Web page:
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Restaurant review: El Salvador is deliciously different

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El Salvador Restaurant

Where: 515 E. Jefferson Blvd.
Hours: 11 a.m.-9 p.m. Monday-Thursday and Sunday, 11 a.m.-10 p.m. Friday-Saturday
Phone: 420-0010

Menu sampler:
*Fresco de Ensalada de Fruta (fresh fruit salad drink), $1.50
*Liquado (smoothie with choice of fresh banana, strawberry or papaya) $2
*Yuka Frita con Chicharron (fried yuca with fried pork, served with Salvadorian coleslaw), $6
*Tacos appetizer, $1.50 each
*Tioas Pupusa Ayote con Quezo appetizer (corn tortilla stuffed with squash and cheese), $1.50 each
*Bistec Encebollado (beef steak with grilled onions, served with rice and beans), $8.99
*Carne Azada entree (grilled steak served with rice, beans and pico de gallo), $8.99
*Quesadilla de Pollo entree (chicken quesadilla served with fried beans, lettuce, tomatoes, guacamole and sour cream, $7.99
*Pollo en Crema (chicken cooked in cream served with rice and salad), $7.99
*Camarones a la Plancha entree (grilled shrimp served with rice and salad), $7.99
*Mojarra Frita entree (fried fish served with rice and salad), $10.50
*Platano Frito con Crema dessert (fried plantain with cream), $3
*Arroz con Leche dessert (rice with milk), $1.50
*Quesadilla Salvadorena dessert (Salvadoran sweet quesadilla), $2

(Item names are as they appear on the menu)

Tuesday, September 17, 2013 - 12:01 am

On my way to another restaurant, I stumbled onto El Salvador Restaurant on East Jefferson Boulevard. I circled around to check it out - and I'm so glad I did. I knew nothing of Salvadoran cuisine, but quickly became eager to taste and learn.

Upon entering the restaurant, you can envision you are in El Salvador. Framed pictures of tropical scenes adorn the walls. The blue-and-white banding on the walls is a nod to the Salvadoran flag.

Complimentary tortilla chips and salsa were brought to our table immediately. The red and green chips and the salsa are a Hispanic restaurant staple but offered no hint of the taste bud treats to come.

Pupusas – corn tortillas stuffed with meat or vegetables - are typical of Salvadoran cuisine. For an appetizer my dining partner ordered the Ayote con Quezo Rioas pupusa. It resembled a fat pancake and was filled with zucchini squash, cheese, onions and tomatoes. She noted that the corn tortilla was lightly grilled and had a smooth texture – not grainy like others she had in the past. The pupusa was piping hot and when she cut into it, a rainbow of vegetables and cheese oozed out.

I ordered the Yuka Frita con Chicharron (fried yuca with fried pork). The fried Yuka, served with a sweet dipping sauce, was lightly battered and crispy. It wasn't at all greasy. I thought it was going to taste like a French fry, but when I bit into it had a slightly bitter taste. Coupled with the sweet dipping sauce, it's a perfect marriage of flavors. I couldn't stop eating it. The fried pork was very hot, juicy and lightly seasoned.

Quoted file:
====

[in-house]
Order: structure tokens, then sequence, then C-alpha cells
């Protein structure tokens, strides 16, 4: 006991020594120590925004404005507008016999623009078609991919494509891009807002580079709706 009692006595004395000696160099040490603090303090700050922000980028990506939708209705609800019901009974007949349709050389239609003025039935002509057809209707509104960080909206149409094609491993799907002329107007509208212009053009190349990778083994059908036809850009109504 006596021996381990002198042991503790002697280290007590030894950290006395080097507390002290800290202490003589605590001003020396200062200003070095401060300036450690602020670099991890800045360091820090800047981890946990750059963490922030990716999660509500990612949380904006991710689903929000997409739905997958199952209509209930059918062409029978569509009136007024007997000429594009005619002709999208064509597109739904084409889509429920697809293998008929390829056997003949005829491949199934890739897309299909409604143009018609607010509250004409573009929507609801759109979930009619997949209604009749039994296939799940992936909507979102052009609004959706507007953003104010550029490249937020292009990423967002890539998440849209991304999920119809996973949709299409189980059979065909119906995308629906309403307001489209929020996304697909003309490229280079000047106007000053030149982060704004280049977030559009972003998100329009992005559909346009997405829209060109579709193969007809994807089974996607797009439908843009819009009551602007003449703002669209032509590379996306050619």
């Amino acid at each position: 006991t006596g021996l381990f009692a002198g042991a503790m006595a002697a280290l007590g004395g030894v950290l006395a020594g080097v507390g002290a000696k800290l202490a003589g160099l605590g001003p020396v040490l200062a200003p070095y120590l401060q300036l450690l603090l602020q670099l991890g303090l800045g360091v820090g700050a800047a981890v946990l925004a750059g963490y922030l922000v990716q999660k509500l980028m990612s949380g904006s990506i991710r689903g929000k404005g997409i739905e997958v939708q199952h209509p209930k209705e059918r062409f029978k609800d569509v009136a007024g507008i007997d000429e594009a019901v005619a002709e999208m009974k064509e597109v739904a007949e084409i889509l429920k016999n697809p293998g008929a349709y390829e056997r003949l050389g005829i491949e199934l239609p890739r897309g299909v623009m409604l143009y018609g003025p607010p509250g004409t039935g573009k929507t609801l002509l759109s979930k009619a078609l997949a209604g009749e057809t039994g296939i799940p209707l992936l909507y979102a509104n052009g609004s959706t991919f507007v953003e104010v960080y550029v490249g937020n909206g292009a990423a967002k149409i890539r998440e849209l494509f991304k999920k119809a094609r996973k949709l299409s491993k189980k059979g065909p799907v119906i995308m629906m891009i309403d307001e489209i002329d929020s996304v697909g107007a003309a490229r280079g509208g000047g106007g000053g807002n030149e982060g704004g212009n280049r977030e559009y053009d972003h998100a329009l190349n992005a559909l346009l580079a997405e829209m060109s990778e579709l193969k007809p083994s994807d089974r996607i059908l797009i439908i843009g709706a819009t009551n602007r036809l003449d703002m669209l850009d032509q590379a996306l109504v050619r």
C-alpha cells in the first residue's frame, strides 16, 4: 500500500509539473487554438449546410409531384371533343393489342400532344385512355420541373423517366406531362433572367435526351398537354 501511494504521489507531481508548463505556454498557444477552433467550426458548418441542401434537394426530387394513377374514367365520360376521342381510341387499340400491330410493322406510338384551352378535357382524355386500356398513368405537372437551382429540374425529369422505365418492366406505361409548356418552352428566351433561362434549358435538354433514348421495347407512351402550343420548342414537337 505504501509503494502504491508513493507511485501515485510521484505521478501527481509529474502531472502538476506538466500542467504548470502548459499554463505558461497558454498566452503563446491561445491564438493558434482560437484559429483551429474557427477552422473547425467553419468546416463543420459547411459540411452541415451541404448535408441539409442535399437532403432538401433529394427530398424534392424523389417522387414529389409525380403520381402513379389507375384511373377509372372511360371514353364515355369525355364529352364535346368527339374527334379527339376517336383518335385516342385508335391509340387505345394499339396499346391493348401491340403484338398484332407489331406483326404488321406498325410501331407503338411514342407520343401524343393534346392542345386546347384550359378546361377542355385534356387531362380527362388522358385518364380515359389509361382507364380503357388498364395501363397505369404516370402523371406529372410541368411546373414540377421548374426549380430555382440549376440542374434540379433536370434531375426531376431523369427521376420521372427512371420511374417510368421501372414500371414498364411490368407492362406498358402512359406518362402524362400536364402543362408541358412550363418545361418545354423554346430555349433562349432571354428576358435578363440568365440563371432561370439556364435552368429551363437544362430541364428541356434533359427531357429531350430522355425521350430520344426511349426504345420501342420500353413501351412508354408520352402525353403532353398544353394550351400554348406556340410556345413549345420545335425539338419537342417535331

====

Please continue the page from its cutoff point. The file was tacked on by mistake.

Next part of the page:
Both of our appetizers came with Salvadoran coleslaw. The coleslaw was sweet and crunchy. Extra ingredients included torn cilantro leaves, lime juice and chopped jalapenos for a little heat. This was a refreshing complement to the appetizers.

A lot of times the drinks (non-alcoholic) at a restaurant aren't anything special, but the drinks at El Salvador were. I ordered a papaya liquado (smoothie). It was very creamy with lots of papaya blended in. My friend's drink, Fresco de Ensalada de Fruta (fresh fruit salad), was a dark maroon liquid filled with diced apples. I'm ordering this next time!

I chose the Camarones a la Plancha (grilled shrimp with rice and salad) as my entrée. The aroma of the onions and green peppers preceded the arrival of the dish to our table. I spritzed some lime juice on the smoky shrimp and seasoned rice, which heightened their flavors. The portions of rice and salad were generous.

My friend ordered the Carne Asada (steak) burrito special. It came with rice, beans and a drink. The burrito was giant, so big she needed a knife and fork to eat it. She said the steak was “cooked to perfection” and it gave the whole burrito a great flavor with no heavy seasoning. Avocado, lettuce, cream and rice rounded out the rest of the burrito.

For dessert I chose the Platano Frito con Crema (fried plantain with cream). The smell of cinnamon was heavenly. The caramelized plantain was very hot and was sliced open and filled with a thick custard-like cream. A sprinkling of cinnamon topped the dessert. It was easy to use a fork to scoop out the flesh of the fruit. The Quesadilla Salvadorena dessert (Salvadoran sweet quesadilla) my friend chose looked like moist pound cake. It had a cream cheese taste and was garnished with sesame seeds on top.

Both desserts were not overly sweet but satisfied our sweet tooth.

The high-quality ingredients and freshly prepared dishes were a theme from our drinks to the dessert at El Salvador. The portions were hearty and reasonable. Our server was attentive and was helpful in steering us on our food selections. I tasted and learned, and I definitely want to go back.